The return of the spring season always seems to bring with it two things: better moods and better music. In this past week, Vampire Weekend, Khalid and Kevin Abstract have all released much anticipated albums (not to mention Anderson .Paak, but he gets his own article).
While Vampire Weekend’s completed project won’t be released until May, they’ve released three double singles throughout the spring, with the most recent two, “This Life / Unbearably White,” presented as an entire EP with the other four songs on it. I have been waiting for what feels like my whole life for Vampire Weekend to come out with new music, because their last studio album, Modern Vampires of the City, came out in 2013 — when I was in middle school, which is alarming.
Vampire Weekend’s music has always been undeniably catchy and unique in terms of their vocal, tempo and guitar experimentation, and this EP is no exception. “Sunflower,” a song featuring Steve Lacy, is the perfect example of Vampire Weekend’s fun, spunky style and tendency to mix things up. A Steve Lacy and VW collaboration is something we never knew we needed. This song, along with others like “Big Blue,” showcases great harmonies in the group, which gives the songs a Beatles-esque sound and represent a step in a slightly different direction for the band. Vampire Weekend’s new songs are simultaneously slow and exciting, romantic and silly and easy to listen to yet musically complex, and I can’t wait for their full album in a month.
Khalid, meanwhile, released his sophomore album Free Spirit after putting out two singles “Talk” and “My Bad,” which are some of my favorites from the album. They’re both funk-influenced but with an electronic sound, which is the vibe Khalid has always leaned on in his music. Free Spirit is a solid album, but Khalid wasn’t talking any risks with it. Many of his most famous songs, such as “Young Dumb & Broke” or “Location,” which were released years ago, could fit right into his latest album.
In addition, it was an album that wasn’t meant to be listened to in a particular order, which makes the artist seem slightly more careless. Albums designed for the listener to hear it in a certain way give a deeper sense of meaning, or even experience, than albums you can put on shuffle.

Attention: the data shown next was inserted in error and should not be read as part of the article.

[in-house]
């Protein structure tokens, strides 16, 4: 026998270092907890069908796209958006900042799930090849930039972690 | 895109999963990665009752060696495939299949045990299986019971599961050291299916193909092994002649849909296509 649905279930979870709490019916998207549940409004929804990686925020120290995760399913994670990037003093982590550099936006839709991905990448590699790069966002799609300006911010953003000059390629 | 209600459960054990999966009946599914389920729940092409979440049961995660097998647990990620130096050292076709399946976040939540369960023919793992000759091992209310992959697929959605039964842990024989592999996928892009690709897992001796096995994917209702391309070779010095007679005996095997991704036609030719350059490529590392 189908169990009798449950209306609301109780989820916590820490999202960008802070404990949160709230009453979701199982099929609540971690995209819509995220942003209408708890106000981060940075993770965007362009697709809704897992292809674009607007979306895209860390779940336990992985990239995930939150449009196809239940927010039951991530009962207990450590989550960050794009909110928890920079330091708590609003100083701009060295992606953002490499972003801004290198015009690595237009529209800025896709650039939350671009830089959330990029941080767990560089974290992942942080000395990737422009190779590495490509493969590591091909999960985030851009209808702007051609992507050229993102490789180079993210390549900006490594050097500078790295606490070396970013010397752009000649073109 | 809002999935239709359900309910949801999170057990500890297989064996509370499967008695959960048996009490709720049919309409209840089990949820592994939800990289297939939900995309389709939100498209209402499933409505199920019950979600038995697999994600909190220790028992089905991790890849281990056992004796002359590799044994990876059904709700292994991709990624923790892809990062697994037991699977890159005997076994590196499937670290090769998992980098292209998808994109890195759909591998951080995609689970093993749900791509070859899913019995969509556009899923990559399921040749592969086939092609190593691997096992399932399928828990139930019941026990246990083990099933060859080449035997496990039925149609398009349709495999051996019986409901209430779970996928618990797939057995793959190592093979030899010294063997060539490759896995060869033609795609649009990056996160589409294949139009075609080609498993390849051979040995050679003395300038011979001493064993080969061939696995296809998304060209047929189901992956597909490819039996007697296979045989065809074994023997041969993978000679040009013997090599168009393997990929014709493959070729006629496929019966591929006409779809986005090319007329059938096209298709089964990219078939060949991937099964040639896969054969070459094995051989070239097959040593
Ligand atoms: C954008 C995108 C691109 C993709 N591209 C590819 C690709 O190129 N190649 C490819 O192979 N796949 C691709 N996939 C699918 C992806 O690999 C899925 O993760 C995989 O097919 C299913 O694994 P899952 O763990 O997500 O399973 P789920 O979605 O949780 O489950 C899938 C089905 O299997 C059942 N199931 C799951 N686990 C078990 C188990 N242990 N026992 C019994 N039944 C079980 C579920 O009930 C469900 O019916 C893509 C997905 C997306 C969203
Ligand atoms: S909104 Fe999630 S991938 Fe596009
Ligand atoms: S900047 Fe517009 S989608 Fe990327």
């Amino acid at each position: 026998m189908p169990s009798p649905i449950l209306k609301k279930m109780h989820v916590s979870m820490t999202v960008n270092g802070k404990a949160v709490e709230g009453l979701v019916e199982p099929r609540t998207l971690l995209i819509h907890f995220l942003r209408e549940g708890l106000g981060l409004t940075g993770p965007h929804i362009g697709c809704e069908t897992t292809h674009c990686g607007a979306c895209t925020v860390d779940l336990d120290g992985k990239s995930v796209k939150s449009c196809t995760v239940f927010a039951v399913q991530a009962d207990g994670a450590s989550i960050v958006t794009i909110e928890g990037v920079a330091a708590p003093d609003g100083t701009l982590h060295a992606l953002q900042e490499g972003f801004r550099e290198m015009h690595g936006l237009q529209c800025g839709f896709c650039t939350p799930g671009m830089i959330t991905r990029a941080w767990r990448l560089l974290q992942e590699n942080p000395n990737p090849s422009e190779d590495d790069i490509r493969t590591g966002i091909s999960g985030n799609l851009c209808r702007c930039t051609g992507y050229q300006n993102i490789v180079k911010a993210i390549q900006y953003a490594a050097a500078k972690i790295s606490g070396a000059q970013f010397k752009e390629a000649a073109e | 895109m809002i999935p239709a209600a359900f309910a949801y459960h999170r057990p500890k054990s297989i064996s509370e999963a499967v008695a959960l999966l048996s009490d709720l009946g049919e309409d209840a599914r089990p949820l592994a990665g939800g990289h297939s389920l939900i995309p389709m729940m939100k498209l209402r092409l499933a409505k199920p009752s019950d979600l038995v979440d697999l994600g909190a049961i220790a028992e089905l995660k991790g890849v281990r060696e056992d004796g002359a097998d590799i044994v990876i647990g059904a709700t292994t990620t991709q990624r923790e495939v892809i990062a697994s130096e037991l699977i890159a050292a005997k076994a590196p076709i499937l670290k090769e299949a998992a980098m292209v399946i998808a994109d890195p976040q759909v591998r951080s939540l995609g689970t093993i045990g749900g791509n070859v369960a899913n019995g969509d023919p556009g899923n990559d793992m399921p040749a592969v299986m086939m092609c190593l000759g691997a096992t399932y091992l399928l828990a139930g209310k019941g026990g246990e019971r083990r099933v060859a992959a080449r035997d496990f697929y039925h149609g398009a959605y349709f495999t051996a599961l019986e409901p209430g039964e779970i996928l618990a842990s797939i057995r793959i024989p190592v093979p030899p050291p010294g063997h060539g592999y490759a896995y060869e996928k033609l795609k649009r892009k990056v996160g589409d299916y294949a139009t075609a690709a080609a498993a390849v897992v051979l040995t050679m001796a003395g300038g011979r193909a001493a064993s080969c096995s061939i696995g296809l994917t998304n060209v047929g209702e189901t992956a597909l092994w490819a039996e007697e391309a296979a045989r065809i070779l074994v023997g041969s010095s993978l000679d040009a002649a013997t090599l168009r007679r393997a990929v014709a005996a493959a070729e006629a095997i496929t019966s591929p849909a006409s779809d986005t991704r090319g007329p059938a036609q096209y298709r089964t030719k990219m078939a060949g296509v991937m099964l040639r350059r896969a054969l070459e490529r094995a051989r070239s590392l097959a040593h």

Free Spirit was almost exactly what I expected in that I knew I would like the songs but wouldn’t be wildly impressed with many of them. Notable exceptions were “Outta My Head” (if only because of the impressive John Mayer guitar feature), and “Bluffin’,” which was similar to the singles with its heavy, relaxed swing beat. Khalid was, however, more emotionally vulnerable in this latest release, with lyrics like “Grim Reaper / Just give me one more night / I need another chance to say goodbye / I shouldn’t have to die to feel alive” in the track “Alive.” While Khalid has yet to truly experiment with his music, I’m glad artists like him are becoming more and more popular. It might be considered mainstream music, but that doesn’t mean it’s not genuinely good.
And last but certainly not least, Kevin Abstract, known both for his individual projects and his successful rap group Brockhampton, released an EP called ARIZONA baby, three years after his last album. The EP is a major departure from his 2016 album American Boyfriend and is very representative of the strides Brockhampton has made collectively. There are only three songs on ARIZONA baby — “Big Wheels,” “Joyride,” and “Georgia” — and the first two are essentially fast-paced electronic beats with Kevin rapping quickly over them. They’re simpler songs, but Abstract definitely doesn’t avoid the emotional lyrics he’s always been a strong proponent of. “Georgia,” however, with a chorus that references Ray Charles’ 1960 song “Georgia on My Mind” and a much more complex musical structure, is the sure stand out of the EP.
ARIZONA baby is a truly surprising and positive leap for Abstract in terms of sound because his earlier albums, while impressive and raw, never felt fully developed to me. They were beginner projects, and naturally they sounded like it. It seems that Abstract’s work in Brockhampton, because of their quick rise to fame and successive ability to experiment much more with their music, has allowed him to define his sound even more. I just hope that Abstract keeps his solo work separate from band’s projects, because his latest EP simply sounds like Brockhampton with just Abstract singing (not that this is necessarily a bad thing).
All three albums are definitely worth a listen, and all three are perfect contenders to play when you’re chilling on the Beach after skipping your one class of the day. While each album is pretty varied in regards to sound and vibe, there is sure to be something for everyone. The albums are all available for streaming on Spotify and Apple Music.